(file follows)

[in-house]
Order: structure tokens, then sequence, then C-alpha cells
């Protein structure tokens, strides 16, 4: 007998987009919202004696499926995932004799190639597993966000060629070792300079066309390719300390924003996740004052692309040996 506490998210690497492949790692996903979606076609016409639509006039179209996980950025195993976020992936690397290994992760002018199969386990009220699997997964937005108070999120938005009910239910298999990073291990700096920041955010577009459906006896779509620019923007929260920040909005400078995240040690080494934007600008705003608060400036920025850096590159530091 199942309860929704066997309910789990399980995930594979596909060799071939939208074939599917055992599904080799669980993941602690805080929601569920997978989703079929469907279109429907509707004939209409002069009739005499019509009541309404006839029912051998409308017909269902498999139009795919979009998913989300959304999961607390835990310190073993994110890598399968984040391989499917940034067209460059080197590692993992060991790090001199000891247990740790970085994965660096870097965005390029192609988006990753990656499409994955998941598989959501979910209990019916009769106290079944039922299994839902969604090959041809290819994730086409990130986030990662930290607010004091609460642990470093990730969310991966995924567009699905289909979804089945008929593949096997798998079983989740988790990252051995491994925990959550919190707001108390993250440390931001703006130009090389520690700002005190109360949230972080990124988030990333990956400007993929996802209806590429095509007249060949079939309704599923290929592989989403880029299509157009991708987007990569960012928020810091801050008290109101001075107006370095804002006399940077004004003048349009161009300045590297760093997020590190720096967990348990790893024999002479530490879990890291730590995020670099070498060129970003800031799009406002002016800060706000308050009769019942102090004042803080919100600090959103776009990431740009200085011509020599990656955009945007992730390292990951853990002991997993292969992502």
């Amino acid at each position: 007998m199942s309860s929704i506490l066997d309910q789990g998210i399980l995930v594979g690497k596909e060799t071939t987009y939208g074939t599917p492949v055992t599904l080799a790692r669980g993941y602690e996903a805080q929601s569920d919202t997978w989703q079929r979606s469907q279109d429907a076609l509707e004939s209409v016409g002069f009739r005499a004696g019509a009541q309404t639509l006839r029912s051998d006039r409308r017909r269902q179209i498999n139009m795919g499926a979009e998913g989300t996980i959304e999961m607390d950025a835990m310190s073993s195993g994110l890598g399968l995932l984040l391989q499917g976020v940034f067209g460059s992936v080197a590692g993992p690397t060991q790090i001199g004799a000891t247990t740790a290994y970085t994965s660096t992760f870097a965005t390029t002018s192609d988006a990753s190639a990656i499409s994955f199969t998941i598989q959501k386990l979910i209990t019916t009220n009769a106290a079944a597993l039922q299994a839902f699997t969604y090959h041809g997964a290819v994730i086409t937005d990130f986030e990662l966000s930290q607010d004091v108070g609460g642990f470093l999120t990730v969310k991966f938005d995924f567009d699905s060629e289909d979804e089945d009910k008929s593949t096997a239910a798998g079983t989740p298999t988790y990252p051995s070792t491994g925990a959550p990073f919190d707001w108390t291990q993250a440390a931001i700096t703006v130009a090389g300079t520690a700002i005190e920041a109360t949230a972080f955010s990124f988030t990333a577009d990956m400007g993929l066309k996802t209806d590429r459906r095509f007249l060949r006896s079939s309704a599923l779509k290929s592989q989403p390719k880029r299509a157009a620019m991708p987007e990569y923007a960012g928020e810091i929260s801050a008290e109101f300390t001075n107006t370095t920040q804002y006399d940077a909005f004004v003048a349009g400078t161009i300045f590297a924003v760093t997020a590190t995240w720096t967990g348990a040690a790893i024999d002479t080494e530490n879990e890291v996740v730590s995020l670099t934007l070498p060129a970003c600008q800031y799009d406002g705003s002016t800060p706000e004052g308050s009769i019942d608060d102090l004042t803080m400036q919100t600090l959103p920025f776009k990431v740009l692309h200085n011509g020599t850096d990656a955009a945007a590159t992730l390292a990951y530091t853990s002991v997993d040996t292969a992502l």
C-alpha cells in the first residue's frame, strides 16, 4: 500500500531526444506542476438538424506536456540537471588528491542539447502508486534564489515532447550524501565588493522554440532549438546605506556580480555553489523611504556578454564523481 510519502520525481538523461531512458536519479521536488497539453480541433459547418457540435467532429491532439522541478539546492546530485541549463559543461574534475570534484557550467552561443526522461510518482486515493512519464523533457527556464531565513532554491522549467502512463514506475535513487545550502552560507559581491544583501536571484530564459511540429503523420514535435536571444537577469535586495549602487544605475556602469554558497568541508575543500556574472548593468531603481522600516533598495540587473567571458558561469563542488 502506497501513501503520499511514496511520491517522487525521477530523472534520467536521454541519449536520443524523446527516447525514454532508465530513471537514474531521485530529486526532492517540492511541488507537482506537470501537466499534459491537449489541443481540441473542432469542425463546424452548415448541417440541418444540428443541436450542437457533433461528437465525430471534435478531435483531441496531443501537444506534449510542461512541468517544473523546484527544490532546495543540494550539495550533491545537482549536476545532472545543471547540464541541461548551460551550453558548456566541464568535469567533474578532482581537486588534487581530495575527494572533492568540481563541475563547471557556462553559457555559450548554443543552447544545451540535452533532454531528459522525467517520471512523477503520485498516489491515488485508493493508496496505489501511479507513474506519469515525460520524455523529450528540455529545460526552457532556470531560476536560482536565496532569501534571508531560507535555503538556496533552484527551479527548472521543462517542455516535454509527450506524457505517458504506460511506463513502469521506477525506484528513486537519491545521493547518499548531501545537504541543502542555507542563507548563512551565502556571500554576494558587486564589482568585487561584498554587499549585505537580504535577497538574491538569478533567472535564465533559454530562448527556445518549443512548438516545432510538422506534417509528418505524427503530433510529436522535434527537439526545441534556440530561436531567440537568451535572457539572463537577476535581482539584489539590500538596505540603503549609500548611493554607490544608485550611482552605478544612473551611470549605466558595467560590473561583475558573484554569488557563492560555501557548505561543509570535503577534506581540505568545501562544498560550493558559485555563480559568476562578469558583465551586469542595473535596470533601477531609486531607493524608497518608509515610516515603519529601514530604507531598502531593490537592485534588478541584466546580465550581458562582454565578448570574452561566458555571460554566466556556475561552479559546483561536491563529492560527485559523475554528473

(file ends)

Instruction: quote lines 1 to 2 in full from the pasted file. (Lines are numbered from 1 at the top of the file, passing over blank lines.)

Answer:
[in-house]
Order: structure tokens, then sequence, then C-alpha cells